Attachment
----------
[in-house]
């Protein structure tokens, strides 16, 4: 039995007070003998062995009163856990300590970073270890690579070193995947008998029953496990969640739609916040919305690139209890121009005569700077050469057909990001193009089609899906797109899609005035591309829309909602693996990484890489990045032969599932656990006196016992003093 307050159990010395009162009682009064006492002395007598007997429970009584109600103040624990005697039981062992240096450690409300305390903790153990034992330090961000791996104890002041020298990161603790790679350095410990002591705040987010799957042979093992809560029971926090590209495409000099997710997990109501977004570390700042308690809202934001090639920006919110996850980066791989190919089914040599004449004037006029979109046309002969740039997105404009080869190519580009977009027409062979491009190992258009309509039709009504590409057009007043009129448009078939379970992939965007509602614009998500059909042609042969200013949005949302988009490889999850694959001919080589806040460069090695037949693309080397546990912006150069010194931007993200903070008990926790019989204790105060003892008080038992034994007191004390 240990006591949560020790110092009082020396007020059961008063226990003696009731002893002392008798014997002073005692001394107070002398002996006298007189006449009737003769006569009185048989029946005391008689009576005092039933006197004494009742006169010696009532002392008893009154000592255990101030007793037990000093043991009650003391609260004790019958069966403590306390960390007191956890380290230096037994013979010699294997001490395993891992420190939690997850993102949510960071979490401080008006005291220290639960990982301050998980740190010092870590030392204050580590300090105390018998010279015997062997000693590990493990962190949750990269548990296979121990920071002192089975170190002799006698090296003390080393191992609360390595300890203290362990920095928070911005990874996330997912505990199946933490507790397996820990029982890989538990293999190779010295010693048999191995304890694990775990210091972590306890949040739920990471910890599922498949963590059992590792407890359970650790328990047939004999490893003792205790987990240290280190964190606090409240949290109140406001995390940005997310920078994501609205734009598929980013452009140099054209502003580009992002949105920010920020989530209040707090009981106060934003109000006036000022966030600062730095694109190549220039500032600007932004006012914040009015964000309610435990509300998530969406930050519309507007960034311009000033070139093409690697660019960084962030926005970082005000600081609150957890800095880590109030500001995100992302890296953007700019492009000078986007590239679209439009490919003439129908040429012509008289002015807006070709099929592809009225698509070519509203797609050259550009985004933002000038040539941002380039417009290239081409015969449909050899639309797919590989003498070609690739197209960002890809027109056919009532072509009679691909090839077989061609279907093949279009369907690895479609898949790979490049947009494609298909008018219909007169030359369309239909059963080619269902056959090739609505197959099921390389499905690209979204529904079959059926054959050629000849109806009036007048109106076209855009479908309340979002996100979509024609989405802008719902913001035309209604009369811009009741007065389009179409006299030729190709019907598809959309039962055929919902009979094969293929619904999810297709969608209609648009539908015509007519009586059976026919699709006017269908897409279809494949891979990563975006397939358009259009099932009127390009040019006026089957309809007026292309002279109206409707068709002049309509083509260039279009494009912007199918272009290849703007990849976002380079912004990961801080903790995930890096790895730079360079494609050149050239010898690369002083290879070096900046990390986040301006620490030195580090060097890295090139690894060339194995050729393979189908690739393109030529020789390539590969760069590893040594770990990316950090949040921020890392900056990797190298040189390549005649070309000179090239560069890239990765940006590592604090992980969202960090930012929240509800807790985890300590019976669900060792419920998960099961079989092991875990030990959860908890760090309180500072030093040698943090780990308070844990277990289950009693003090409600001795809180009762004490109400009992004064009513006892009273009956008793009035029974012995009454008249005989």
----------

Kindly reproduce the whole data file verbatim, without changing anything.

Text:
[in-house]
């Protein structure tokens, strides 16, 4: 039995007070003998062995009163856990300590970073270890690579070193995947008998029953496990969640739609916040919305690139209890121009005569700077050469057909990001193009089609899906797109899609005035591309829309909602693996990484890489990045032969599932656990006196016992003093 307050159990010395009162009682009064006492002395007598007997429970009584109600103040624990005697039981062992240096450690409300305390903790153990034992330090961000791996104890002041020298990161603790790679350095410990002591705040987010799957042979093992809560029971926090590209495409000099997710997990109501977004570390700042308690809202934001090639920006919110996850980066791989190919089914040599004449004037006029979109046309002969740039997105404009080869190519580009977009027409062979491009190992258009309509039709009504590409057009007043009129448009078939379970992939965007509602614009998500059909042609042969200013949005949302988009490889999850694959001919080589806040460069090695037949693309080397546990912006150069010194931007993200903070008990926790019989204790105060003892008080038992034994007191004390 240990006591949560020790110092009082020396007020059961008063226990003696009731002893002392008798014997002073005692001394107070002398002996006298007189006449009737003769006569009185048989029946005391008689009576005092039933006197004494009742006169010696009532002392008893009154000592255990101030007793037990000093043991009650003391609260004790019958069966403590306390960390007191956890380290230096037994013979010699294997001490395993891992420190939690997850993102949510960071979490401080008006005291220290639960990982301050998980740190010092870590030392204050580590300090105390018998010279015997062997000693590990493990962190949750990269548990296979121990920071002192089975170190002799006698090296003390080393191992609360390595300890203290362990920095928070911005990874996330997912505990199946933490507790397996820990029982890989538990293999190779010295010693048999191995304890694990775990210091972590306890949040739920990471910890599922498949963590059992590792407890359970650790328990047939004999490893003792205790987990240290280190964190606090409240949290109140406001995390940005997310920078994501609205734009598929980013452009140099054209502003580009992002949105920010920020989530209040707090009981106060934003109000006036000022966030600062730095694109190549220039500032600007932004006012914040009015964000309610435990509300998530969406930050519309507007960034311009000033070139093409690697660019960084962030926005970082005000600081609150957890800095880590109030500001995100992302890296953007700019492009000078986007590239679209439009490919003439129908040429012509008289002015807006070709099929592809009225698509070519509203797609050259550009985004933002000038040539941002380039417009290239081409015969449909050899639309797919590989003498070609690739197209960002890809027109056919009532072509009679691909090839077989061609279907093949279009369907690895479609898949790979490049947009494609298909008018219909007169030359369309239909059963080619269902056959090739609505197959099921390389499905690209979204529904079959059926054959050629000849109806009036007048109106076209855009479908309340979002996100979509024609989405802008719902913001035309209604009369811009009741007065389009179409006299030729190709019907598809959309039962055929919902009979094969293929619904999810297709969608209609648009539908015509007519009586059976026919699709006017269908897409279809494949891979990563975006397939358009259009099932009127390009040019006026089957309809007026292309002279109206409707068709002049309509083509260039279009494009912007199918272009290849703007990849976002380079912004990961801080903790995930890096790895730079360079494609050149050239010898690369002083290879070096900046990390986040301006620490030195580090060097890295090139690894060339194995050729393979189908690739393109030529020789390539590969760069590893040594770990990316950090949040921020890392900056990797190298040189390549005649070309000179090239560069890239990765940006590592604090992980969202960090930012929240509800807790985890300590019976669900060792419920998960099961079989092991875990030990959860908890760090309180500072030093040698943090780990308070844990277990289950009693003090409600001795809180009762004490109400009992004064009513006892009273009956008793009035029974012995009454008249005989």